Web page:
But if you fall behind on payments you will lose the amount you deposited. But if you make your payments on time you will be able to establish a credit score in just a few months. That will also give the financial institution to upgrade your credit card to an unsecured one. Furthermore, you will get the deposited money back.
Also remember that secured credit cards are not like prepaid credit cards. When it comes to prepaid credit cards you load the money into the card beforehand and then go on to make a purchase. Prepaid credit cards do not affect your credit score in any way. When it comes to secured credit cards you will be required to make monthly credit card payments and it does affect your credit score.
Your First Credit Card Has The Option Of Ruining Your Credit Score Or Building It
A lot of people who take credit cards, take it to increase their credit scores. But here’s the catch if you happen to be a little careless with your credit card payments, then your credit scores will be affected.
Your credit card activities will be reported to the credit card bureaus by the financial institution which issued the credit card to you. The credit card bureaus then compile the information that forms the main basis which makes up credit scores.
The information that is reported includes the timely or untimely payments that you make and the amount of the credit you have used.
There are two things you should always refrain from doing, maxing out your credit card and making your payments late.
So make sure that you use your credit card in a way that it helps you and not the other way around. That means to stay under your credit limit and pay your credit card bills on time.
To do that make sure you track your credit scores to make sure you only improve them.
View The Rates And Fees Before Applying
The financial institution issuing the credit card is required to disclose interest rates, fees, and other terms to the public. You can find these detail on the online application page of the financial institution’s website and even in offline application papers.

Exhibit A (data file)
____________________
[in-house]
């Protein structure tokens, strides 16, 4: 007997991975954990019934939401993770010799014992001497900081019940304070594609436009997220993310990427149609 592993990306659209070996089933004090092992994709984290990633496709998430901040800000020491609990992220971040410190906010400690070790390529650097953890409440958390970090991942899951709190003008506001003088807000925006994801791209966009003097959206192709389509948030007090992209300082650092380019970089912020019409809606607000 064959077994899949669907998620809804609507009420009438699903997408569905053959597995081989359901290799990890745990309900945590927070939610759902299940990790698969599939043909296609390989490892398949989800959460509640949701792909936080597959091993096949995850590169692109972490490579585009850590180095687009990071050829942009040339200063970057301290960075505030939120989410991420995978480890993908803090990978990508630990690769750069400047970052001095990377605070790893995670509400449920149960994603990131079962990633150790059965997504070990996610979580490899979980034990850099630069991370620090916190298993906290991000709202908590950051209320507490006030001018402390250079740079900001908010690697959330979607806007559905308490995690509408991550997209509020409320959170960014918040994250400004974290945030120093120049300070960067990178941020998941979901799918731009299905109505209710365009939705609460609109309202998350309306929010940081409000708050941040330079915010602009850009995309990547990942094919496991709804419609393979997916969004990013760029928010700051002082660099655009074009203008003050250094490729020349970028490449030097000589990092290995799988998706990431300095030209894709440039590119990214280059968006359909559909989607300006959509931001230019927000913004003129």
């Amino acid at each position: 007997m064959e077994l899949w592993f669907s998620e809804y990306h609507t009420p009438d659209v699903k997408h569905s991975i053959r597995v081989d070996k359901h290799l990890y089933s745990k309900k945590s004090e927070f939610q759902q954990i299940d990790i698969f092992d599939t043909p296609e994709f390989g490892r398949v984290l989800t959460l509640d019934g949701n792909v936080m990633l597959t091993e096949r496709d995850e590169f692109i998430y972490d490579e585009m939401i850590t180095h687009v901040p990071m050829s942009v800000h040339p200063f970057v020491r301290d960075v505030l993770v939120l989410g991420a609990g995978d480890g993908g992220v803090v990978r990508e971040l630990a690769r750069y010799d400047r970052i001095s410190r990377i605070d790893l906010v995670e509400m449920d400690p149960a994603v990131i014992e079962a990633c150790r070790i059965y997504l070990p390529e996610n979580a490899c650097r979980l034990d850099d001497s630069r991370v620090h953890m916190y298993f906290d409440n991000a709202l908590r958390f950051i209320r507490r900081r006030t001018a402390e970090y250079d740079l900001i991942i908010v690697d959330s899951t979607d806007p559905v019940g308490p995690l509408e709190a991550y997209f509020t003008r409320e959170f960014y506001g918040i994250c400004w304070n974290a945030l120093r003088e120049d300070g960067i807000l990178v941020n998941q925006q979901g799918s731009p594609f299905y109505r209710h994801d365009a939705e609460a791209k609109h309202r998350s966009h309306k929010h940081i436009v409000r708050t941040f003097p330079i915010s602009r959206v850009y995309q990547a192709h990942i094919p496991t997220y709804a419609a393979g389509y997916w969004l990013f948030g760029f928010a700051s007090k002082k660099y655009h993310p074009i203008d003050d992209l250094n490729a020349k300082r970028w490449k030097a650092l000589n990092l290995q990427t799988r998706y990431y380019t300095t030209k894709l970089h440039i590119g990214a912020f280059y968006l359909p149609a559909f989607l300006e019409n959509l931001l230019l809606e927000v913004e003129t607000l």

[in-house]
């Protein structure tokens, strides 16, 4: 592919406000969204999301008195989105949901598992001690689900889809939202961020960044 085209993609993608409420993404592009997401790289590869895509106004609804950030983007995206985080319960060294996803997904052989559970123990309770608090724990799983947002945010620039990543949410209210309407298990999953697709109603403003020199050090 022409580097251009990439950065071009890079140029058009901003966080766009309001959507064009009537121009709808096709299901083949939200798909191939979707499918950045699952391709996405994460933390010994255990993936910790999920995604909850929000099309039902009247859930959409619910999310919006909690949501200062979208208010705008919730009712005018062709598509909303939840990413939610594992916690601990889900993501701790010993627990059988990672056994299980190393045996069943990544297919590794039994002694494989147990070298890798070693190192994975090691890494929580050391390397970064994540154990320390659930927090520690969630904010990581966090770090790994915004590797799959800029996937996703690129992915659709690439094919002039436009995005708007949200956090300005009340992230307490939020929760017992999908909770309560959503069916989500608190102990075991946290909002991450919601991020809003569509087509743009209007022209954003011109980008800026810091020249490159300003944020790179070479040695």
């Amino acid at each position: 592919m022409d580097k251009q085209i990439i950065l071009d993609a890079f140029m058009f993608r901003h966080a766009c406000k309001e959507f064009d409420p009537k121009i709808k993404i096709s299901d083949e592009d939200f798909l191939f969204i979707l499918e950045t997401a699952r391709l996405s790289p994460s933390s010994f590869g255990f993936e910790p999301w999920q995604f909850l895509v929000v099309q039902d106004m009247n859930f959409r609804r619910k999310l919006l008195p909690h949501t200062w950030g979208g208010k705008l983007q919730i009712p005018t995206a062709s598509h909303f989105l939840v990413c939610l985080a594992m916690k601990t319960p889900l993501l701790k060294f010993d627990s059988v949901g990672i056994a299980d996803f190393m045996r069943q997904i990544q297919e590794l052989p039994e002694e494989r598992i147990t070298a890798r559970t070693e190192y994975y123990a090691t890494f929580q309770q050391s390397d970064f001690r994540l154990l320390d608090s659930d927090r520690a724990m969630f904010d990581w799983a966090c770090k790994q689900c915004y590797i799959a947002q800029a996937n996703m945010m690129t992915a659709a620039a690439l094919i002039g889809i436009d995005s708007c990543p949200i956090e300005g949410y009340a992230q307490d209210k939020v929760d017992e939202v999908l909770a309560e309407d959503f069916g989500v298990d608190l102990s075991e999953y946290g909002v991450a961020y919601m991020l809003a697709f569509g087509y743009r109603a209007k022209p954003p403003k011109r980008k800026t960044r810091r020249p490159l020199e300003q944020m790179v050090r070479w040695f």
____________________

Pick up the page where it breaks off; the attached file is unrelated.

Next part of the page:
The page which contains information is referred to as “Schumer’s box”. It includes:
- Annual Fees
- APR (annual percentage rates)
- Foreign transaction fees
- Late fees
Credit Card Fees Are Avoidable
You should know that it is very much possible to avoid credit card fees.
- A lot of financial institutions do not charge annual fees,
- If you make your credit card payments on time, then you are not liable to pay any fees, you can look up information on the internet if you want to know how to pay your credit card bill.
- Foreign transaction fees are pointless if you do not want to transact internationally.
Don’t Pay Late
If you happen to make your payments late you will be liable to pay late payment fees. That depends on how late you pay your fees.
- Late Fees: Late fees are adjusted legally on an annual basis. Typically, the very first time it will cost over $20. If it is continued then it can also rise upto $40.
- APR Penalties: most of the financial institutions do not charge APR penalties anymore. But there are some that do.
Credit cards are a great payment method but there is a certain way that you should use it, if you do not use it in the right way, it can cause financial problems. But if you use it in the right manner then it will benefit you and increase your credit scores, which, in the long run, will help you get loans and better credit rates.